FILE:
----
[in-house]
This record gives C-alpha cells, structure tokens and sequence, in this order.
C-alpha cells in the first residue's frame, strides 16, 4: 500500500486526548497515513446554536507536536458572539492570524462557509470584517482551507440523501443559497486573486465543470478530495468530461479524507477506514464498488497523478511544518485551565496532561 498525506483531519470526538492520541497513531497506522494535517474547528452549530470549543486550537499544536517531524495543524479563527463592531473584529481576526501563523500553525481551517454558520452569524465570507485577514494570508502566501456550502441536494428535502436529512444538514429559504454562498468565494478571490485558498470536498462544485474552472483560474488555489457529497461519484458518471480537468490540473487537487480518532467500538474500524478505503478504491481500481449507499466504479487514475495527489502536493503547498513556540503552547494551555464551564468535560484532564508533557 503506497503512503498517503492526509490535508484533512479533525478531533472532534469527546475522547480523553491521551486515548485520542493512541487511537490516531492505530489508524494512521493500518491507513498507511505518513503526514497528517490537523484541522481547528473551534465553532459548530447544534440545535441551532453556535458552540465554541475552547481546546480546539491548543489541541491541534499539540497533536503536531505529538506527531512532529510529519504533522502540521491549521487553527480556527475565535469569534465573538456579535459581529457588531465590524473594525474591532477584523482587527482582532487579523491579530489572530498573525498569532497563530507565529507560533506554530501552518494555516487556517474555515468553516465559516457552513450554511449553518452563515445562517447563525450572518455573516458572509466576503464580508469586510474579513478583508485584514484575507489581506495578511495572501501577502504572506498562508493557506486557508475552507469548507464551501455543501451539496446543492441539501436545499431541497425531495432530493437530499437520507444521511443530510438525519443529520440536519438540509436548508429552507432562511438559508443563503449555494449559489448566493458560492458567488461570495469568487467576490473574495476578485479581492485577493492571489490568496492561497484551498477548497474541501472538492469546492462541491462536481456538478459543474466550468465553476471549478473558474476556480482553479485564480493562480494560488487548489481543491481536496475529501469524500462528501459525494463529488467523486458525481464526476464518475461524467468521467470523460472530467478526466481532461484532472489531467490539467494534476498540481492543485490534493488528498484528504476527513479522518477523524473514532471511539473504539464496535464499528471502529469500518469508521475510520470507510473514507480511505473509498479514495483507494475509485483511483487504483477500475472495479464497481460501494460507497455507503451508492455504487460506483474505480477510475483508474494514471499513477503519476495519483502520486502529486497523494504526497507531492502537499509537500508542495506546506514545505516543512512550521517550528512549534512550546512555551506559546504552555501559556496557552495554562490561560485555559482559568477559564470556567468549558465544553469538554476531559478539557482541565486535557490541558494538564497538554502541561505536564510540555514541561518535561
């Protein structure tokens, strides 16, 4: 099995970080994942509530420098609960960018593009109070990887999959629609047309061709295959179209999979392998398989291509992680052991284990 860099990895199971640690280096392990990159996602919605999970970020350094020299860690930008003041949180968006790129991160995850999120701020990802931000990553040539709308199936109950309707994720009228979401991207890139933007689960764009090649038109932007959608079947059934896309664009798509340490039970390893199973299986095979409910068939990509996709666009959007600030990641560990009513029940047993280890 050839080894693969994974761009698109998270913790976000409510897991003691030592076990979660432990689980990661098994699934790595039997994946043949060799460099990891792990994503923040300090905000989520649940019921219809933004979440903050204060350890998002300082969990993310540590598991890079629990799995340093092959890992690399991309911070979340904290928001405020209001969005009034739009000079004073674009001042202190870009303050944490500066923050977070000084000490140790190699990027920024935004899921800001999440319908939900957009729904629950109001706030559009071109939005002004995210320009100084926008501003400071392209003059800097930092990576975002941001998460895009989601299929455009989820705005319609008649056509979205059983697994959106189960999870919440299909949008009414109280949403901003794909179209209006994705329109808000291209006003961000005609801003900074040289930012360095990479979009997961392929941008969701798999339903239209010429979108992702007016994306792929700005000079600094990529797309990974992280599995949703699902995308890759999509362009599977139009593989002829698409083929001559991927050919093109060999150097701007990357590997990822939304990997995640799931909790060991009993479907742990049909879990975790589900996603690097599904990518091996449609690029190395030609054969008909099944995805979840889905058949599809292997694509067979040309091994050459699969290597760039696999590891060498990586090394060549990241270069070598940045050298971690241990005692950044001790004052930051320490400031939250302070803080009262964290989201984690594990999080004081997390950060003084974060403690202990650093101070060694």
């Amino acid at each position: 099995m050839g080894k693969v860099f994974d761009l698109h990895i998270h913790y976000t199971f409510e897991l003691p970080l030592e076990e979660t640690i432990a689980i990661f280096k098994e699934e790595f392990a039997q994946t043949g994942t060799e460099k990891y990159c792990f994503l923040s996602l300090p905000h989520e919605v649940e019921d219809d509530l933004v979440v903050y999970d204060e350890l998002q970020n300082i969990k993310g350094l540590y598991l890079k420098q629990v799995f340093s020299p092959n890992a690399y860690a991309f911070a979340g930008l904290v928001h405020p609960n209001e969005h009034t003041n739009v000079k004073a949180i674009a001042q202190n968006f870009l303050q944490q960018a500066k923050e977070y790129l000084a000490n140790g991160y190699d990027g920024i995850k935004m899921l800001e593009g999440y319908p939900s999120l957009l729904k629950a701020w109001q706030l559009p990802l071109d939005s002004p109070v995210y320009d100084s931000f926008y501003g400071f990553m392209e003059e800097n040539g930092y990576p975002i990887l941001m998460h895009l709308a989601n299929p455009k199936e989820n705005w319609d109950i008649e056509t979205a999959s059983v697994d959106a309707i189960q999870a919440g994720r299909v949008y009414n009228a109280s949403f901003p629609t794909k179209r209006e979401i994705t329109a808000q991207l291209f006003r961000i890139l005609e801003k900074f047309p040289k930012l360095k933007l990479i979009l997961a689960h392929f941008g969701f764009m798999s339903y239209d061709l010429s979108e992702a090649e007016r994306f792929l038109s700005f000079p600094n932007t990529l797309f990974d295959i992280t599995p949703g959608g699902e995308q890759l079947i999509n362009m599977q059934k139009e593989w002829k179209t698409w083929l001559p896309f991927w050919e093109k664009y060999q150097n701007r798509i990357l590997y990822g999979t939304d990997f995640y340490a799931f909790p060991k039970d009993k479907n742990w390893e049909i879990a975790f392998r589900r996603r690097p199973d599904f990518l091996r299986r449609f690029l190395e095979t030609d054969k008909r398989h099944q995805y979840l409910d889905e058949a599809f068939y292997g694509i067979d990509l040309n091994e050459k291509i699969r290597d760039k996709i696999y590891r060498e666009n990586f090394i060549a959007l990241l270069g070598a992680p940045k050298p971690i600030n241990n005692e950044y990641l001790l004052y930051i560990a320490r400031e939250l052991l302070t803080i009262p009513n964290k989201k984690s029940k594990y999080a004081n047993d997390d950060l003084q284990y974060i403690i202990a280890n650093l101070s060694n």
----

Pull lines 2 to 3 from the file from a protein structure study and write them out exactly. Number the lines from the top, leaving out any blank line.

This record gives C-alpha cells, structure tokens and sequence, in this order.
C-alpha cells in the first residue's frame, strides 16, 4: 500500500486526548497515513446554536507536536458572539492570524462557509470584517482551507440523501443559497486573486465543470478530495468530461479524507477506514464498488497523478511544518485551565496532561 498525506483531519470526538492520541497513531497506522494535517474547528452549530470549543486550537499544536517531524495543524479563527463592531473584529481576526501563523500553525481551517454558520452569524465570507485577514494570508502566501456550502441536494428535502436529512444538514429559504454562498468565494478571490485558498470536498462544485474552472483560474488555489457529497461519484458518471480537468490540473487537487480518532467500538474500524478505503478504491481500481449507499466504479487514475495527489502536493503547498513556540503552547494551555464551564468535560484532564508533557 503506497503512503498517503492526509490535508484533512479533525478531533472532534469527546475522547480523553491521551486515548485520542493512541487511537490516531492505530489508524494512521493500518491507513498507511505518513503526514497528517490537523484541522481547528473551534465553532459548530447544534440545535441551532453556535458552540465554541475552547481546546480546539491548543489541541491541534499539540497533536503536531505529538506527531512532529510529519504533522502540521491549521487553527480556527475565535469569534465573538456579535459581529457588531465590524473594525474591532477584523482587527482582532487579523491579530489572530498573525498569532497563530507565529507560533506554530501552518494555516487556517474555515468553516465559516457552513450554511449553518452563515445562517447563525450572518455573516458572509466576503464580508469586510474579513478583508485584514484575507489581506495578511495572501501577502504572506498562508493557506486557508475552507469548507464551501455543501451539496446543492441539501436545499431541497425531495432530493437530499437520507444521511443530510438525519443529520440536519438540509436548508429552507432562511438559508443563503449555494449559489448566493458560492458567488461570495469568487467576490473574495476578485479581492485577493492571489490568496492561497484551498477548497474541501472538492469546492462541491462536481456538478459543474466550468465553476471549478473558474476556480482553479485564480493562480494560488487548489481543491481536496475529501469524500462528501459525494463529488467523486458525481464526476464518475461524467468521467470523460472530467478526466481532461484532472489531467490539467494534476498540481492543485490534493488528498484528504476527513479522518477523524473514532471511539473504539464496535464499528471502529469500518469508521475510520470507510473514507480511505473509498479514495483507494475509485483511483487504483477500475472495479464497481460501494460507497455507503451508492455504487460506483474505480477510475483508474494514471499513477503519476495519483502520486502529486497523494504526497507531492502537499509537500508542495506546506514545505516543512512550521517550528512549534512550546512555551506559546504552555501559556496557552495554562490561560485555559482559568477559564470556567468549558465544553469538554476531559478539557482541565486535557490541558494538564497538554502541561505536564510540555514541561518535561